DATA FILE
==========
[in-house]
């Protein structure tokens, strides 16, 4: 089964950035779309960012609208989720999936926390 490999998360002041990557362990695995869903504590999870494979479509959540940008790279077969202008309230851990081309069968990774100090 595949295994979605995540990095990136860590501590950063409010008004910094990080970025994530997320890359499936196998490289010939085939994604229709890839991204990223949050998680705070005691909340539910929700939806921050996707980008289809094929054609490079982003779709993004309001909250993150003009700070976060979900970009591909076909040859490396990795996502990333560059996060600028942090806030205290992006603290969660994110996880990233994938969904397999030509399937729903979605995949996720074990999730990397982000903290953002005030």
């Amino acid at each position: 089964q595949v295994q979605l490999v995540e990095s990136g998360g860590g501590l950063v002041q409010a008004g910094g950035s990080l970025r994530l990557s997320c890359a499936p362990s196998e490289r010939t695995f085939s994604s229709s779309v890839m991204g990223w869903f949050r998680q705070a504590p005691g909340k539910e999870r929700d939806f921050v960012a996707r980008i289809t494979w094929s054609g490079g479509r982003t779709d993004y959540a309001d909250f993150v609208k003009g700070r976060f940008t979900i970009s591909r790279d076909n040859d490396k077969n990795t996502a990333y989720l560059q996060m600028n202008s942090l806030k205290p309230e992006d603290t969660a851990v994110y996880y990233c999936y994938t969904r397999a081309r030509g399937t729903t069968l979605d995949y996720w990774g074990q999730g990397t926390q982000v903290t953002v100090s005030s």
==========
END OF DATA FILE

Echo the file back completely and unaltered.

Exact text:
[in-house]
């Protein structure tokens, strides 16, 4: 089964950035779309960012609208989720999936926390 490999998360002041990557362990695995869903504590999870494979479509959540940008790279077969202008309230851990081309069968990774100090 595949295994979605995540990095990136860590501590950063409010008004910094990080970025994530997320890359499936196998490289010939085939994604229709890839991204990223949050998680705070005691909340539910929700939806921050996707980008289809094929054609490079982003779709993004309001909250993150003009700070976060979900970009591909076909040859490396990795996502990333560059996060600028942090806030205290992006603290969660994110996880990233994938969904397999030509399937729903979605995949996720074990999730990397982000903290953002005030």
């Amino acid at each position: 089964q595949v295994q979605l490999v995540e990095s990136g998360g860590g501590l950063v002041q409010a008004g910094g950035s990080l970025r994530l990557s997320c890359a499936p362990s196998e490289r010939t695995f085939s994604s229709s779309v890839m991204g990223w869903f949050r998680q705070a504590p005691g909340k539910e999870r929700d939806f921050v960012a996707r980008i289809t494979w094929s054609g490079g479509r982003t779709d993004y959540a309001d909250f993150v609208k003009g700070r976060f940008t979900i970009s591909r790279d076909n040859d490396k077969n990795t996502a990333y989720l560059q996060m600028n202008s942090l806030k205290p309230e992006d603290t969660a851990v994110y996880y990233c999936y994938t969904r397999a081309r030509g399937t729903t069968l979605d995949y996720w990774g074990q999730g990397t926390q982000v903290t953002v100090s005030s």